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The influence of (1) complete weed control only, (2) weed control and irrigation, (3) weed control and irrigation with a fertilizer solution (fertigation), and (4) weed control and fertigation plus pest suppression (pine only) on midday light-saturated leaf net photosynthesis (Pn) of sweetgum (Liquidambar styraciflua L.) and loblolly pine (Pinus taeda L.) was examined monthly, two growing seasons after plantation establishment. Irrigation but not fertigation increased Pn on all dates and more than doubled height and diameter of sweetgum after the first growing season. Greater Pn in sweetgum in response to irrigation was, in part, a result of reductions in stomatal limitation to Pn and decreased stomatal sensitivity to vapor pressure deficit. In loblolly pine, Pn was increased only by irrigation and only on one date during the first growing season. No effect of treatment on Pn of either species was observed for the second season. After two growing seasons, an eight-fold increase in aboveground biomass and six-fold increase in leaf area were observed in sweetgum in response to fertigation relative to the control treatment. Fertigation plus pest control treatment eliminated tip moth damage to shoots of loblolly pine during the first growing season and resulted in a doubling of total biomass and tripling of leaf area. Maximum biomass accumulation in sweetgum and loblolly pine after two seasons of intensive culture was mainly a function of leaf area rather than Pn For. Sci. 44(2):308-316.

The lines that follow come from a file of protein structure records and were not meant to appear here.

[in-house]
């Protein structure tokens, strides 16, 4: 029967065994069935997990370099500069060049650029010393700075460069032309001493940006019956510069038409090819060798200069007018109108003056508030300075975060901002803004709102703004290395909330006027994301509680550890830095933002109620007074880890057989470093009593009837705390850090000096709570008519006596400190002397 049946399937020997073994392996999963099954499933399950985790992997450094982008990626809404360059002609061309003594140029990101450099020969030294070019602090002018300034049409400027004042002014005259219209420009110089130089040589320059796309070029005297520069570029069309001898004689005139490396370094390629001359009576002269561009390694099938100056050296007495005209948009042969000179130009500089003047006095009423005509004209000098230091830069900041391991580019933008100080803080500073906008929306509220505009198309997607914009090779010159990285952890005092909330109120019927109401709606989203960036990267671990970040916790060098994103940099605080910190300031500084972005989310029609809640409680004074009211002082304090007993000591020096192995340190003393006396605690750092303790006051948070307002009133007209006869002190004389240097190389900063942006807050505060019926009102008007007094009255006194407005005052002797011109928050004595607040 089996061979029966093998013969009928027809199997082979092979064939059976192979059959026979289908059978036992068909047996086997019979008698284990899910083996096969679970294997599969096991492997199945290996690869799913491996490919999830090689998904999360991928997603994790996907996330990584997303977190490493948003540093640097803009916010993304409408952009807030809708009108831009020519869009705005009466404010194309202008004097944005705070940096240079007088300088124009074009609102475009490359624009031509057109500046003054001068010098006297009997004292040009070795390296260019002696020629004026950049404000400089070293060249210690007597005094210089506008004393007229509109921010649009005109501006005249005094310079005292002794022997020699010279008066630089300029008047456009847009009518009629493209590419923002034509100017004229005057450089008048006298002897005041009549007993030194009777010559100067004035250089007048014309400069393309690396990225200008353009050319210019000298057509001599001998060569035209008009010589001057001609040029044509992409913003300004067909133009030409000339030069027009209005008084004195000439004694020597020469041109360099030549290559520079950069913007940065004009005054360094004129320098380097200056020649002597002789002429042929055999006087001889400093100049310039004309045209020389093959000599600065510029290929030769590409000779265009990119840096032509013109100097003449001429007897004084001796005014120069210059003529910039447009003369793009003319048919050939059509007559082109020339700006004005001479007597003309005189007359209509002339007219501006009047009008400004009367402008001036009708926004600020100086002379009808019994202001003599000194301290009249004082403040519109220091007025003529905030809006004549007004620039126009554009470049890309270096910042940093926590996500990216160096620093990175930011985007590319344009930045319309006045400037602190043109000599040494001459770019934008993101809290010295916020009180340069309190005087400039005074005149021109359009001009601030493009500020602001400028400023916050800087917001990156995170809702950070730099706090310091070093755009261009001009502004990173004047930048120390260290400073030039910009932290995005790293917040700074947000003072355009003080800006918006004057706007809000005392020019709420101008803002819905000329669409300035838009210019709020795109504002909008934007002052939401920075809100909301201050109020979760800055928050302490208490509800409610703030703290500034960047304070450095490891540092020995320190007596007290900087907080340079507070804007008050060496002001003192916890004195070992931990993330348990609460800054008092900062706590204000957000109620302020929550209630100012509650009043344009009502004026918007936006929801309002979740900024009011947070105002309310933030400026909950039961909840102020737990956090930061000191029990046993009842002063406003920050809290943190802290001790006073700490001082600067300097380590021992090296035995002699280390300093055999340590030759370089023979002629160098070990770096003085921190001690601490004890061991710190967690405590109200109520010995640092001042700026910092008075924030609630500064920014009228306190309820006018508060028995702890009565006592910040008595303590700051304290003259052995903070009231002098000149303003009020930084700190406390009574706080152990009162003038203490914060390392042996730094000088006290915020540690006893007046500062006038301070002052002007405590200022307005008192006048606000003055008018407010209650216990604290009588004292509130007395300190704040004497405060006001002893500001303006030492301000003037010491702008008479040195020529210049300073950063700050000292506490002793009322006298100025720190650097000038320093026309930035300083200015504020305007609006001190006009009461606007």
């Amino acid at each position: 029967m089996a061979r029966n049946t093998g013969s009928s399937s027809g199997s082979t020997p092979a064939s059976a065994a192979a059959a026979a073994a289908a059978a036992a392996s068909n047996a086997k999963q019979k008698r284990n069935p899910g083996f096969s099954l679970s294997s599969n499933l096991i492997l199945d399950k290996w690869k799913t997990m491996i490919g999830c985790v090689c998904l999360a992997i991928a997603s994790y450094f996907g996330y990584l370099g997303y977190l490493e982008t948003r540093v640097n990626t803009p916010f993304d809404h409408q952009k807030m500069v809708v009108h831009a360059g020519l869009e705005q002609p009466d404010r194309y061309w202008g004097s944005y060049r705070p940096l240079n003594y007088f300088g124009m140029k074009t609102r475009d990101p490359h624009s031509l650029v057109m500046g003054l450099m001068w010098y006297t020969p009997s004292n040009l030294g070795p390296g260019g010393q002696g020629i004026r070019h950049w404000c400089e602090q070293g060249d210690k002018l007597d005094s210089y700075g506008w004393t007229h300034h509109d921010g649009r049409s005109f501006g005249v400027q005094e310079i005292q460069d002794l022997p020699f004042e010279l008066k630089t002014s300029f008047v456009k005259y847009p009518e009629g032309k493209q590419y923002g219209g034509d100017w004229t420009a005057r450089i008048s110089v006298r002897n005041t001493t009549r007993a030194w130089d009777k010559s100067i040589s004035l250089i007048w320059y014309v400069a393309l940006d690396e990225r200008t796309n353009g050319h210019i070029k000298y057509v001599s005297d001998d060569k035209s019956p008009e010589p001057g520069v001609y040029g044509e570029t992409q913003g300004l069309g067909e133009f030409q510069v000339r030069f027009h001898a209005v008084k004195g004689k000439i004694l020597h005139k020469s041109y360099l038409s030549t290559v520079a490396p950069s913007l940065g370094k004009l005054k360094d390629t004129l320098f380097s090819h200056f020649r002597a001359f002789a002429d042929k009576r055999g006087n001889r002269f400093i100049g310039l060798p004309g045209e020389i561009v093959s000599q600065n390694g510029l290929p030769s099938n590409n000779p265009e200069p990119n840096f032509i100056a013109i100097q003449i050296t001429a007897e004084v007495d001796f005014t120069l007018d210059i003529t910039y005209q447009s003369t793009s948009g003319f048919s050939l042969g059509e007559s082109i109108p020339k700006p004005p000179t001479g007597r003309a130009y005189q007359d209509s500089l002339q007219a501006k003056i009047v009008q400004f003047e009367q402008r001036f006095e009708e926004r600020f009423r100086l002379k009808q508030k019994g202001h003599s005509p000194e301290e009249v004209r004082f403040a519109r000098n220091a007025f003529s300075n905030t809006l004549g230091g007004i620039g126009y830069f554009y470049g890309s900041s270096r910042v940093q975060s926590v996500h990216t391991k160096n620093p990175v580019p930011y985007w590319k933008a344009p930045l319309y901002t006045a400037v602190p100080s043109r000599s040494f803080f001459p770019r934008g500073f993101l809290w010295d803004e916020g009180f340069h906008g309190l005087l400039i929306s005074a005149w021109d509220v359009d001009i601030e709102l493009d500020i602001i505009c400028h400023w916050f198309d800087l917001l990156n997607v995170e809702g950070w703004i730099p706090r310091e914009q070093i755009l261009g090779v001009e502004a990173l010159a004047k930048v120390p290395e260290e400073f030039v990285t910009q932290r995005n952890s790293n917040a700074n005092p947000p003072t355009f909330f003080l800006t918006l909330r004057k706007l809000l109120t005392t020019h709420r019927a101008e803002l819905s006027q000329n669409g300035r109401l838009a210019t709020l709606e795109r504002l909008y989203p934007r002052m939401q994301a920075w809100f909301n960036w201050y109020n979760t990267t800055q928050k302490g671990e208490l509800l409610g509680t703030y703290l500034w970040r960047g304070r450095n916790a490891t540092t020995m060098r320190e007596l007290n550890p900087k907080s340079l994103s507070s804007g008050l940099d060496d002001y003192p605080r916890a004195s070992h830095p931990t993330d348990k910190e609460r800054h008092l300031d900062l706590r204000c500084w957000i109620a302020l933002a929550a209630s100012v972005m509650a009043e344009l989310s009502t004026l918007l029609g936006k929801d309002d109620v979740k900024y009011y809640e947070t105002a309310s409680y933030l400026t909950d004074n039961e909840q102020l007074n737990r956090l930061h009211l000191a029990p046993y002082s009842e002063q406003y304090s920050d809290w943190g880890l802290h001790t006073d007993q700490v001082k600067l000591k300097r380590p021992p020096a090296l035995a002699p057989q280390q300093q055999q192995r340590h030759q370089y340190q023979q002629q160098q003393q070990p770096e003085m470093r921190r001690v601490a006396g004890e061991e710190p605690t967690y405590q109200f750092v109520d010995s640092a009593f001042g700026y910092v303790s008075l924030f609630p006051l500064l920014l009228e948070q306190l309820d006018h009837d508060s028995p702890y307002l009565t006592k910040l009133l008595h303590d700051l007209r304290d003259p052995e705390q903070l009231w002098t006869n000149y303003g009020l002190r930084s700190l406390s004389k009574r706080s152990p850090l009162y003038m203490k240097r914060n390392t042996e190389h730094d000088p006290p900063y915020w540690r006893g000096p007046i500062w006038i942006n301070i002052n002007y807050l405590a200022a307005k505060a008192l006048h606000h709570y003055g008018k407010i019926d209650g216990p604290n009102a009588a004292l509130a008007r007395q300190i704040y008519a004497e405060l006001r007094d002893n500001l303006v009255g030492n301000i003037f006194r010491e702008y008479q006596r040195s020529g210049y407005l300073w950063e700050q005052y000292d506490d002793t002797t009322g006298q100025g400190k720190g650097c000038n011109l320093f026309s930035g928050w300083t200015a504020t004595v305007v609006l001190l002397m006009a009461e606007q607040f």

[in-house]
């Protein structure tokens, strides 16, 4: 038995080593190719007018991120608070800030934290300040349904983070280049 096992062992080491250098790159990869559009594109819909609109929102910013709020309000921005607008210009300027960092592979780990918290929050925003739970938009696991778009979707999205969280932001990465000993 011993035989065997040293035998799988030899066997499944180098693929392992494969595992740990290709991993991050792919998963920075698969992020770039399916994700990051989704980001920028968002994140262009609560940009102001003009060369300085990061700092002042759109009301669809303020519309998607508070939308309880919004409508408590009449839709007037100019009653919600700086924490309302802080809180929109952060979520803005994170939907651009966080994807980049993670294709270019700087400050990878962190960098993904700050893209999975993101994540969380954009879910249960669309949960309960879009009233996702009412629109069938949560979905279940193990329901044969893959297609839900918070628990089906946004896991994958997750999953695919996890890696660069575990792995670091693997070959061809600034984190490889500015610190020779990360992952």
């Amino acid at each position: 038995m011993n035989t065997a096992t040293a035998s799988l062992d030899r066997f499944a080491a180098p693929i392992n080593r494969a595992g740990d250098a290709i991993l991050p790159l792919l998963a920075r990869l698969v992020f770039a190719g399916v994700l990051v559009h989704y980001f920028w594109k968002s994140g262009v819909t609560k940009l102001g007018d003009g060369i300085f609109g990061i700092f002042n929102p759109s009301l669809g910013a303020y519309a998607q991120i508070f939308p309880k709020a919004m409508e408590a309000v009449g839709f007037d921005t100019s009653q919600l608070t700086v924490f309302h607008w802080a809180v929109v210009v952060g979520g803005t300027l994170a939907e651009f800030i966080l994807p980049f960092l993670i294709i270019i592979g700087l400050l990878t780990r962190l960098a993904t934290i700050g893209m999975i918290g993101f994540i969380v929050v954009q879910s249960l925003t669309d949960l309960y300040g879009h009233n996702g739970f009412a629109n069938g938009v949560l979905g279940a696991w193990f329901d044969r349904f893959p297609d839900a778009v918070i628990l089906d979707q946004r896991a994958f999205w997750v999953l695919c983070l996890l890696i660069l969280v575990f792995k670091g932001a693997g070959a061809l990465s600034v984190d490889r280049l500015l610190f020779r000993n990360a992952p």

Assistant Professor of the School of Forestry, Auburn University, AL 36849-5418, Phone: 334-844-1040;, Fax: 334-844-1084
Publication date: May 1, 1998
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Forest Science is a peer-reviewed journal publishing fundamental and applied research that explores all aspects of natural and social sciences as they apply to the function and management of the forested ecosystems of the world. Topics include silviculture, forest management, biometrics, economics, entomology & pathology, fire & fuels management, forest ecology, genetics & tree improvement, geospatial technologies, harvesting & utilization, landscape ecology, operations research, forest policy, physiology, recreation, social sciences, soils & hydrology, and wildlife management.